In his 2014 comedy “The Open House,” Will Eno offered up a real coup de theatre when he had a bickering family slowly replaced on stage by characters interested in buying their house. As one family member after another left the house to go on an errand, the actor playing that role would soon reappear as a potential house buyer, real estate agent or contractor.
Eno’s new play, “The Underlying Chris,” opened Thursday at Second Stage, and the playwright is back in an inventive mode. Chris is a character we follow for 80-plus years, from the crib to his or her grave. Yes, the many actors playing Chris at various stages of life alternate between being male or female; black, white or brown. The character (sometimes named Kit, Krista, Christine, etc.) does not change sexual orientation. Chris is a hard-wired heterosexual, and in one short vignette after another (the play runs 85 minutes), the character undergoes the typical life experiences of physical injuries, parental deaths, marriage, child birth, divorce and decrepitude.
In his 2017 play “Wakey, Wakey,” Eno revealed that it’s the little things that make life endurable. He also explores that Hallmark greeting-card thesis in “The Underlying Chris,” and adds to it with many speeches about the miracle of life. Did you know that the blood vessels in one human body can wrap around the world two and a half times? One of Eno’s characters advises us not to attempt this feat.
Eno’s ability to subvert our expectations through language is on full display in one early scene: It’s a meet-cute at a café where the medical student Chris (Luis Vega) and a young veterinarian (Hannah Cabell, bringing a quirky grace to several characters) keep misinterpreting each other’s remarks until finally they go off on a date. The wordplay continually refreshes a scene we’ve seen in dozens of movies and other plays.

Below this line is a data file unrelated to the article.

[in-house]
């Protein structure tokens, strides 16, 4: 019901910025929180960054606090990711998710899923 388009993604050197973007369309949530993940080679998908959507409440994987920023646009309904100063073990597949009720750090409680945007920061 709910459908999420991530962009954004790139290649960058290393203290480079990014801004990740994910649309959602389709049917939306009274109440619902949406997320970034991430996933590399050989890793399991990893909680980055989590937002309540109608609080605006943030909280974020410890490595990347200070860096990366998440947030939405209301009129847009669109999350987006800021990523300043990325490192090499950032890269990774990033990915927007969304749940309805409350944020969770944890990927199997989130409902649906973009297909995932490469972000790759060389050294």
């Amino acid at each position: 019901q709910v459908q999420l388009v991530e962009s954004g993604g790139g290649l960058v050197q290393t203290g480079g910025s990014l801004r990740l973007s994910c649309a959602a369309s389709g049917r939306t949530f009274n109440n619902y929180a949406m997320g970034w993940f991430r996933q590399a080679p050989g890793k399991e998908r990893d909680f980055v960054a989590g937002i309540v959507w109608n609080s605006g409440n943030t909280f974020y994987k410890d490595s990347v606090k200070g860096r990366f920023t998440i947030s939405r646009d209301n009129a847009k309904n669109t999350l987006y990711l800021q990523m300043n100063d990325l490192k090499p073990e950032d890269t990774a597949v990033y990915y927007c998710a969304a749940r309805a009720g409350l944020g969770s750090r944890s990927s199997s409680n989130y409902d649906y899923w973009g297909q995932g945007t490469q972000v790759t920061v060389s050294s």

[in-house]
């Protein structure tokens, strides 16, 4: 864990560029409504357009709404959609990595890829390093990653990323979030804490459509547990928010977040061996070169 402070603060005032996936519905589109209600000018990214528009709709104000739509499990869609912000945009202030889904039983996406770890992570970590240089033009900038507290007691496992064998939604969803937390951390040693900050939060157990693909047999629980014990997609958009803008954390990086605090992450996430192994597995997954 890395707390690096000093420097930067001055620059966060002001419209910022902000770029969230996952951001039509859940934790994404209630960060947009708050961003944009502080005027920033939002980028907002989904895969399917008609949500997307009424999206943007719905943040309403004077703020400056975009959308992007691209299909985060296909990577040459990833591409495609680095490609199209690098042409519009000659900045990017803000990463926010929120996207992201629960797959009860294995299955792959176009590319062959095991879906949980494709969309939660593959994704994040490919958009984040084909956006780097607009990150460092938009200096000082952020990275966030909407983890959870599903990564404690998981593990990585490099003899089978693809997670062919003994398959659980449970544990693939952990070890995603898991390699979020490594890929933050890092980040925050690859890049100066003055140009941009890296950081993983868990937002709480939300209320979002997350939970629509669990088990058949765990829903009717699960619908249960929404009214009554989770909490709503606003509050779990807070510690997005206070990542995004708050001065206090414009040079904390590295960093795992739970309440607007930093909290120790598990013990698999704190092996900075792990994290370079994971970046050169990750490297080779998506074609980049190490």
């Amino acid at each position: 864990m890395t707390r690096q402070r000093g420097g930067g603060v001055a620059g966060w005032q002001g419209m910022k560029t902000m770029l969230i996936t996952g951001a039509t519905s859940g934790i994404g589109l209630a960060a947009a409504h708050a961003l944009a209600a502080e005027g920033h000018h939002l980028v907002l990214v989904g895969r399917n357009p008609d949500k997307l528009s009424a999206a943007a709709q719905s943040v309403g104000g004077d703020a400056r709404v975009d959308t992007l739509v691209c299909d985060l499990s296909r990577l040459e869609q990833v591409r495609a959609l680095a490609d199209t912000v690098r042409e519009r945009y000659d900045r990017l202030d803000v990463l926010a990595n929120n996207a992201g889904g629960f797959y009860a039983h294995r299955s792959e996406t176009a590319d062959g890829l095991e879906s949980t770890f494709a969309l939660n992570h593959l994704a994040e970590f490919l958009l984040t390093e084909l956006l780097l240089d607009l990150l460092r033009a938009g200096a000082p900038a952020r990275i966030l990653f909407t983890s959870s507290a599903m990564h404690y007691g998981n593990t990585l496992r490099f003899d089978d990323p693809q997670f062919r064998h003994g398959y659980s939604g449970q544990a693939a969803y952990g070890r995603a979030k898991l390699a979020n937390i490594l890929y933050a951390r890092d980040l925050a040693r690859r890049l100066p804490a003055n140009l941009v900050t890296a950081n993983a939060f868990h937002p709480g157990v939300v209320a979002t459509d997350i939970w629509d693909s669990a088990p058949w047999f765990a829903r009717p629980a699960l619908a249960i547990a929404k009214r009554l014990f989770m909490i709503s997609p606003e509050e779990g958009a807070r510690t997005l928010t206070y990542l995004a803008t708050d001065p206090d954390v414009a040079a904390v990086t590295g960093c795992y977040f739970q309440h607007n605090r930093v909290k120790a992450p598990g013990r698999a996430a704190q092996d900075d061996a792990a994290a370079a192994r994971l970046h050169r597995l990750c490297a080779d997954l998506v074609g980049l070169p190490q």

There are glimmers of this wit throughout the play, but the underlying Chris — that emotional and physical core that links this individual to every other human being — keeps getting in the way of any dramatic payoff. Chris is a generic character, one who is everybody and therefore nobody.
All the big moments in Chris’s life happen offstage: the accidents, the deaths, the break-ups, the reconciliations. Eno leaves us instead with the coping and the survival, and after a few scenes, we jump ahead of the story. Unfortunately, we are never surprised.
It’s the core problem with this “La Ronde” format, and Kenny Leon’s direction never solves it. Instead, he emphasizes the rigid structure rather than loosening it up. Arnulfo Maldonado’s set design delivers several distinctive locales, each one divided by a blackout (lighting by Dede Ayite) and/or a lowered curtain. It’s as if Leon and his designers have set up a metronome on stage to give each scene the same rhythm, the same dramatic weight. Playing the older Chris, the actors Denise Burse, Lizbeth MacKay and Charles Turner all manage to bring real gravitas to their respective portrayals.
Life is a miracle. It’s worth living. But sometimes it’s not worth watching.